“When I seek out professional advice, I don’t want B.S. I want it straight up, with no double talk. I figure do also. I always use plain English, with no sugarcoating no B.S lawyer talk, and no double talk- just old fashioned, unsweetened, unvarnished truth-just the way that I would want it.” -Bill Turley
My Best Advice
When handling your Jones Act Case, you must always tell the truth. Nothing is more important then your credibility. If a judge assumes you are being dishonest, your case will be thrown out and you will be left with nothing. I have seen it happen to many people.
My Second Best Advice
Take the proper steps now, and do your research. Order my free book, Win your Injury Case: The Ultimate No B.S. Guide To Avoiding Insurance Company Tricks That Ruin Your Case [even before you hire a lawyer].
This book is loaded with TONS of information on winning your Jones Act Case.
What is a deck barge?
A deck barge is a manned or unmanned barge that has a continuous, flat main deck. It is used to carry deck cargo and is also used in the marine construction industry for such work as pier or bulkhead construction, dredging, bridge construction and maintenance, and marine oil service. These types of vessels are not self-propelled.
Examples of Barge Accidents
- An employee on a pile-driving barge was directed to put up a ladder and get survey equipment off a breasting dolphin. A short time later, a coworker and the foreman heard splashes and another employee saw the first employee go under the rake of the barge, where he became trapped. He then surfaced and was carried by the current into some pilings. He was rescued by two coworkers in a john boat and taken to the local emergency room, where he later died.
- Three employees entered a tank on a barge. The tank did not contain sufficient oxygen. One employee died and the other two required hospitalization.
- Two riggers were capping a sulfur well in a shallow bay, working from the deck of a barge equipped with a crane with a clamshell bucket. The employees dug around the well casing and then set a caisson around the wellhead. Standard procedures required them to cut off the casing and then weld a circular plate over the end. The first employee went into the caisson to wrap a sling around the pipe end, and was asphyxiated due to hydrogen sulfide gas. The second employee entered the caisson to rescue him, and was also overcome by the gas. Neither was wearing respiratory protection (i.e., airline or Self-Contained Breathing Apparatus). Both workers died.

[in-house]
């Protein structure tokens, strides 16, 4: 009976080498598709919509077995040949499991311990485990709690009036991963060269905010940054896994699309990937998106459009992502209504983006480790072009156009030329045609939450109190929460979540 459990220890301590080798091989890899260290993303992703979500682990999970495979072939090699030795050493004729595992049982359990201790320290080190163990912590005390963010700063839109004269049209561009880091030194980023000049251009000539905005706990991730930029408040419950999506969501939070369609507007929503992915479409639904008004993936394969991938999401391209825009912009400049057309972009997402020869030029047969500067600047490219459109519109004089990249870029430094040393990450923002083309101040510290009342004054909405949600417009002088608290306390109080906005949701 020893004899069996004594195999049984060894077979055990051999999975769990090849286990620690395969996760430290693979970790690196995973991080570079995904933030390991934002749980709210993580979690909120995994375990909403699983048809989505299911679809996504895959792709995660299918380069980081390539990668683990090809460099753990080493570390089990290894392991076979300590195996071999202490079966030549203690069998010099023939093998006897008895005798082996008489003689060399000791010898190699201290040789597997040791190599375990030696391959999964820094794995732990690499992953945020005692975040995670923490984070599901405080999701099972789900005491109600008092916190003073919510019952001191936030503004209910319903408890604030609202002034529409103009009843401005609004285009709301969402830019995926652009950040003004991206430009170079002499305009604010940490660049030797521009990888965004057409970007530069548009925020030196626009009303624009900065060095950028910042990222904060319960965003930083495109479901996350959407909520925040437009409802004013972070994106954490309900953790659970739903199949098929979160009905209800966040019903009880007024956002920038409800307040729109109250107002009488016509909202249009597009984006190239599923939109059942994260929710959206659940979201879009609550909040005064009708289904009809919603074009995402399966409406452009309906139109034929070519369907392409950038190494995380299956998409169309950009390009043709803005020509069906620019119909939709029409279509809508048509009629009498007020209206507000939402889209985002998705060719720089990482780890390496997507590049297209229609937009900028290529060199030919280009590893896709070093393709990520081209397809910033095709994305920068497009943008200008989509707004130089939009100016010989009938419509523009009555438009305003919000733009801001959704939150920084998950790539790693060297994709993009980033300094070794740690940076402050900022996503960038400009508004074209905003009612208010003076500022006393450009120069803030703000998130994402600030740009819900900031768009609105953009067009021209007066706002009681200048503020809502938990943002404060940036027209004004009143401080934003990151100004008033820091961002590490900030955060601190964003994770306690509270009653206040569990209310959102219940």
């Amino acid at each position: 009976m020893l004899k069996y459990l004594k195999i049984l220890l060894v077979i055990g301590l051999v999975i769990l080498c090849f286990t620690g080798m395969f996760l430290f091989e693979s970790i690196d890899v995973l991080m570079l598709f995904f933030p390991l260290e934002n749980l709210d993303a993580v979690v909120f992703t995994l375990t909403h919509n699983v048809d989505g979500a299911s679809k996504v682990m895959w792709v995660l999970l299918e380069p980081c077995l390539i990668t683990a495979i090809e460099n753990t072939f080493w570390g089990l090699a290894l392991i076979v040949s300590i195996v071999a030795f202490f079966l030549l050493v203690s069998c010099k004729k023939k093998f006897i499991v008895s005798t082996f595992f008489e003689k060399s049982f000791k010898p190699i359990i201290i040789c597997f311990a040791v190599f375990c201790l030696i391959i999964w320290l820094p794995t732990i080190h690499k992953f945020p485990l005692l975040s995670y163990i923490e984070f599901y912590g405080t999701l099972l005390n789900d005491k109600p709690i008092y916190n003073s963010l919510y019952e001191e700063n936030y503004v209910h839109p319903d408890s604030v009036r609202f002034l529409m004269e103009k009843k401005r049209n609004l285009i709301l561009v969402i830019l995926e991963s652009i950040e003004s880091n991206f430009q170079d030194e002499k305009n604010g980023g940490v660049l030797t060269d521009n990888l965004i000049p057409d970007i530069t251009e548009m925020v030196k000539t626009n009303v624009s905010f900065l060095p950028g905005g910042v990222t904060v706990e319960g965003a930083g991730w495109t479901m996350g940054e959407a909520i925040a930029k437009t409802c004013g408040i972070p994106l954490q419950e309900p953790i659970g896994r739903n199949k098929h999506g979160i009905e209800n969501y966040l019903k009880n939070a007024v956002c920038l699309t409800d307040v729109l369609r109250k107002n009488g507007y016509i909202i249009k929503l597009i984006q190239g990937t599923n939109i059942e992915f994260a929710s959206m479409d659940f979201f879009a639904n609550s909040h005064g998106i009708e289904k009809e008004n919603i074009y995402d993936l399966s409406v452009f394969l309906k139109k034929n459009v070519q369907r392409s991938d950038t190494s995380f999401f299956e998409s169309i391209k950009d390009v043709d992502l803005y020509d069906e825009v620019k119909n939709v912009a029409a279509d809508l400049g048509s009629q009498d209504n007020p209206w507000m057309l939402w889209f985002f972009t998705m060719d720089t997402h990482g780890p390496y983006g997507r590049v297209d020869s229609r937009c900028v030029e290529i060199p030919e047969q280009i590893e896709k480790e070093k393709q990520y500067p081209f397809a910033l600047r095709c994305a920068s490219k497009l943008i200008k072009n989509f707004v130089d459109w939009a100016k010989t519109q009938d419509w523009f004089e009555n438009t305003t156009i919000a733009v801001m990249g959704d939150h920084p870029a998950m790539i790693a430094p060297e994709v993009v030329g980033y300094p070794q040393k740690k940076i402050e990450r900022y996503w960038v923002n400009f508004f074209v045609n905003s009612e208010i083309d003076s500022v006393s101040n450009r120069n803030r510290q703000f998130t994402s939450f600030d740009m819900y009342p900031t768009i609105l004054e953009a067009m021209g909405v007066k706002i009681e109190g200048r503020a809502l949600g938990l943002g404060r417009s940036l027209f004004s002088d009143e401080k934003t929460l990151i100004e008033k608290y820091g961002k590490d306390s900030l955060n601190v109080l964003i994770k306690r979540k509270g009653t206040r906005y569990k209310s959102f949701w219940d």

- A deckhand was working on a spud barge helping a coworker raise the spud legs using a winch system. A 42-inch pin was to be inserted into the spud leg to prevent it from falling if the winch brake released. The spud leg was raised just high enough for the employee to insert about 4 inches of the pin into the hole, when the winch brake failed. The pin came up and the employee was pinned between the pin and spud leg, sustaining fatal crushing injuries to his chest.
- A towing vessel was pushing two deck barges to a pile-driving location off the Louisiana coast. While the vessels were underway, a spud on one of the barges suddenly dropped into the water from its raised position. The spud struck and ruptured a buried high-pressure natural gas pipeline. The gas ignited and created a fireball that engulfed the towing vessel and both barges. The master of the towing vessel and four barge employees were killed, and one barge employee was listed as missing.
Jones Act Negliegnce and Unseaworthiness
All of these injuries and deaths could have been prevented with proper controls, procedures, training, and awareness of hazards and possible solutions.
A National and Worldwide Practice
We are asked to represent seaman and workers who are injured across America and on every Ocean in the World. We handle vessel accidents across California and the World.
Research Your Jones Act Injury Case
Your Questions Answered - Your Legal Options Explained
Every injury victim needs good information on how to pursue their accident claim. If you have been injured you probably have a lot of questions. This website is designed to answer your questions. Use this website to research your Jones Act Case, Seaman Injury Case and/or Maritime Injury Case.
Disclaimer: Please understand these discussions and/or examples are not legal advice. All legal situations are different. This testimonial, endorsement and/or discussion does not constitute a guarantee, warranty, or prediction regarding the outcome of your legal matter, your particular case/ situation and/or this particular case/ situation. Thanks, Bill Turley